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Health Care Warrior Camp exposes youngsters to the health care professions

By B.L. Azure

Dr. LeeAnna Muzquiz demonstrates the use of an ultrasonic medical device at the HCWC. (B.L. Azure photo)Dr. LeeAnna Muzquiz demonstrates the use of an ultrasonic medical device at the HCWC. (B.L. Azure photo)

BLUE BAY — The 3rd annual Tribal Health and Human Services Health Care Warriors Camp, a three-day camp that exposes middle school aged students to medical professions, has come and gone, and hopefully some of the young participants will someday be one of the many health care professionals serving patients at Tribal Health clinics.

Health Care Warrior campers check the ingredients of beverages to determine which ones are bad for dental health. (B.L. Azure photo) Health Care Warrior campers check the ingredients of beverages to determine which ones are bad for dental health. (B.L. Azure photo)

Medical professional education is largely based on science, technology and math. The earlier a student starts taking those types of classes in their public education the better the foundation is for future learning, medical or otherwise. Educators advise not waiting until late in high school to take the appropriate classes needed for the medical profession education foundation. Waiting to take the difficult — for some — math, technology and science classes until college is often a tough road to hoe. Middle school or even earlier is the time to begin.

Summer intern Zach Conko-Camel assists Health Care Warrior campers taking heartbeat rates. (B.L. Azure photo) Summer intern Zach Conko-Camel assists Health Care Warrior campers taking heartbeat rates. (B.L. Azure photo)

The HCWC is one way to plant medical profession educational seeds in young minds by providing hands-on and group learning experience with medical professionals.

The HCWC is a project the THHS summer interns — coordinator Adessa Durglo, and interns Zach Conko-Camel, Loretta Grey Cloud, Melinda Smith, Mariah Hamel and Cameron Neiss — are in charge of from beginning to end.

At the beginning of the three days of the camp the interns organized the campers into color-coded groups identifiable by the color of the t-shirts they wore. Each intern was responsible for one of the young groups and the campers would then rotate among the interns for the various physical and mental activities each intern devised.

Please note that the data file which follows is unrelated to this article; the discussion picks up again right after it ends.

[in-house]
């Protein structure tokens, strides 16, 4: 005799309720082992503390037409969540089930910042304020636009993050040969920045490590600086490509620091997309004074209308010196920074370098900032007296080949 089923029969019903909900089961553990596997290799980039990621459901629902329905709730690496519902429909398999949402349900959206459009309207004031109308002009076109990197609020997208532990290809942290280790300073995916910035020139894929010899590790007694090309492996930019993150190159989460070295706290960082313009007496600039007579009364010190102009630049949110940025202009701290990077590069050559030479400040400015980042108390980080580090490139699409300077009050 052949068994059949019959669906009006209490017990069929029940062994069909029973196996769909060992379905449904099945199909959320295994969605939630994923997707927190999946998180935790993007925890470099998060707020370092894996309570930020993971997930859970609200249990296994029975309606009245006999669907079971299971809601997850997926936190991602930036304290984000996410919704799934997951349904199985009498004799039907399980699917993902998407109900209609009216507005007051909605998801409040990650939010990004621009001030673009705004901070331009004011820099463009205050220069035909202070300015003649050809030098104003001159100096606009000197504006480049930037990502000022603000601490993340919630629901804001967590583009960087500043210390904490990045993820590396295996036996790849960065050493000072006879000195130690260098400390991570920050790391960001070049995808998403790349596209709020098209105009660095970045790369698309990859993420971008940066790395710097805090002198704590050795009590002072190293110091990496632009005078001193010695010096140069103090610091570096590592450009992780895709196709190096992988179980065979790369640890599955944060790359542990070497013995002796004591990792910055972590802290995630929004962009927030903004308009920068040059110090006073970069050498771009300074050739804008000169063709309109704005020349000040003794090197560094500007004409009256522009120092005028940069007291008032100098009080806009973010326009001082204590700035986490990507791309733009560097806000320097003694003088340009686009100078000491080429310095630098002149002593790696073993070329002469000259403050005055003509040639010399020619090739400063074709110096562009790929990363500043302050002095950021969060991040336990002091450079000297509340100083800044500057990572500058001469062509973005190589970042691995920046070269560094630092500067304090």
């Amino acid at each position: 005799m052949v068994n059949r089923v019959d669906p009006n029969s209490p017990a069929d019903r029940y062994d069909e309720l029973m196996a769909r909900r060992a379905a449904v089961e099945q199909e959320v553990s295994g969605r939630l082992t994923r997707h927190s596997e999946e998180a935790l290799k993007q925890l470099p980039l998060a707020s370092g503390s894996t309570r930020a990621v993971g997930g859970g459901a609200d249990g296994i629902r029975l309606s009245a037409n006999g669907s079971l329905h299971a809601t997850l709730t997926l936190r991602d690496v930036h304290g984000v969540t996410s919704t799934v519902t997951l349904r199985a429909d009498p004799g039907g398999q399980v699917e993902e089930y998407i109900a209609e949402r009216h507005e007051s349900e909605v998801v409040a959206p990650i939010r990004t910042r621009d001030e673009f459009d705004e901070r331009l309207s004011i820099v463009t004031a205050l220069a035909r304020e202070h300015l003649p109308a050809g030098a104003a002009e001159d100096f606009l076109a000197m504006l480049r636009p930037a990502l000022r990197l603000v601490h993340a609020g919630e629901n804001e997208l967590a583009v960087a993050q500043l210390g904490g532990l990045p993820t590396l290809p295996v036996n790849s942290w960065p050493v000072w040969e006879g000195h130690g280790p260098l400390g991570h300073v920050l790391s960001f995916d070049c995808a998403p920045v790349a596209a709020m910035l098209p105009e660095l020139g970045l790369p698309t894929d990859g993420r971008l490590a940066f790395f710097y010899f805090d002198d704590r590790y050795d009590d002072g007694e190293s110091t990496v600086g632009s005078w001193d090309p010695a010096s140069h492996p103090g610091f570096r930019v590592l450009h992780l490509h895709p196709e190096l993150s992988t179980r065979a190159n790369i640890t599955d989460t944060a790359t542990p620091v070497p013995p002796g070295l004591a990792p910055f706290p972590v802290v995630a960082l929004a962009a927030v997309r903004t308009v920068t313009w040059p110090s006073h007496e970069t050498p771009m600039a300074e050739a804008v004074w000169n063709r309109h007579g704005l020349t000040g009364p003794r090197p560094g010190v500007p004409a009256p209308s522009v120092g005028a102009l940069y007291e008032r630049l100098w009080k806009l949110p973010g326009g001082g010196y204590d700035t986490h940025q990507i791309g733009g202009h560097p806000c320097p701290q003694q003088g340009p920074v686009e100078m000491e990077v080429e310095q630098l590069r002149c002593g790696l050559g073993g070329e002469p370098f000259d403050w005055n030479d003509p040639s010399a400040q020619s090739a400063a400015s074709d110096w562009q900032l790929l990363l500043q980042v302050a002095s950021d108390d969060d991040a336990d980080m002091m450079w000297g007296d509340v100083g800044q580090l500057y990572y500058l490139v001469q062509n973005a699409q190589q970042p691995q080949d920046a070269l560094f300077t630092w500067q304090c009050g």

Campers learned about traditional foods from Jenny Fowler and got hands-on experience making some tasty treats like Indian ice cream. (B.L. Azure photo) Campers learned about traditional foods from Jenny Fowler and got hands-on experience making some tasty treats like Indian ice cream. (B.L. Azure photo)

The 24 youngsters were welcomed to the camp Monday by Tribal Health Director Kevin Howlett, Dr. Garry Pitts and Dr. LeeAnna Muzquiz, who all offered words of encouragement.

“The reason for the Health Care Warriors Camp is there are not enough Indians to fill the health care positions at Tribal Health. We need to get Indian people educated in the profession so they can serve Indian people. There are 140 positions at Tribal Health and those jobs should be in your dreams,” Howlett said. “You have to stay in school and do your best every day because these positions require a lot of education. In two weeks we will be opening the new clinic in St. Ignatius and I hope that one day some of you’ll be working there. All of you are precious gifts to your parents, your family and your tribe. Stay in school and keep the dream alive.”

It wasn’t overly bookish at the HCWC as there were plenty of physical activities to participate in, like double-ball. (B.L. Azure photo) It wasn’t overly bookish at the HCWC as there were plenty of physical activities to participate in, like double-ball. (B.L. Azure photo)

Dr. Pitts told the youngsters that they are in charge of their destinies but to fulfill them in a positive way takes time, hard work and an education. The medical professions can easily consume a decade or so for education and residency requirements.

“The Health Care Warriors Camp is a dream come true. It’ll be fun but it will also present some challenges for you,” Pitts said. “Our hope for the camp is to plant some seeds that will blossom with some of you becoming health care professionals.”

Traditional food specialist Jenny Fowler shows campers how to make huckleberry tea. (B.L. Azure photo) Traditional food specialist Jenny Fowler shows campers how to make huckleberry tea. (B.L. Azure photo)

Dr. Muzquiz told the campers that college didn’t come easy for her and advised the campers to read, read, read and read some more.

“To be honest with you, I struggled in college, the medical education was very hard for me. But there is help so don’t be afraid to ask for it,” Muzquiz said. “Reading is so important no matter what you choose to do in life. It opens your mind and spurs your imagination. Get a good handle on reading because you have a lot of it ahead of you. And don’t forget to have fun, always have fun. I am so happy you are all here.”

Each day of the HCWC was filled with cultural and medical presentations and hands-on activities.

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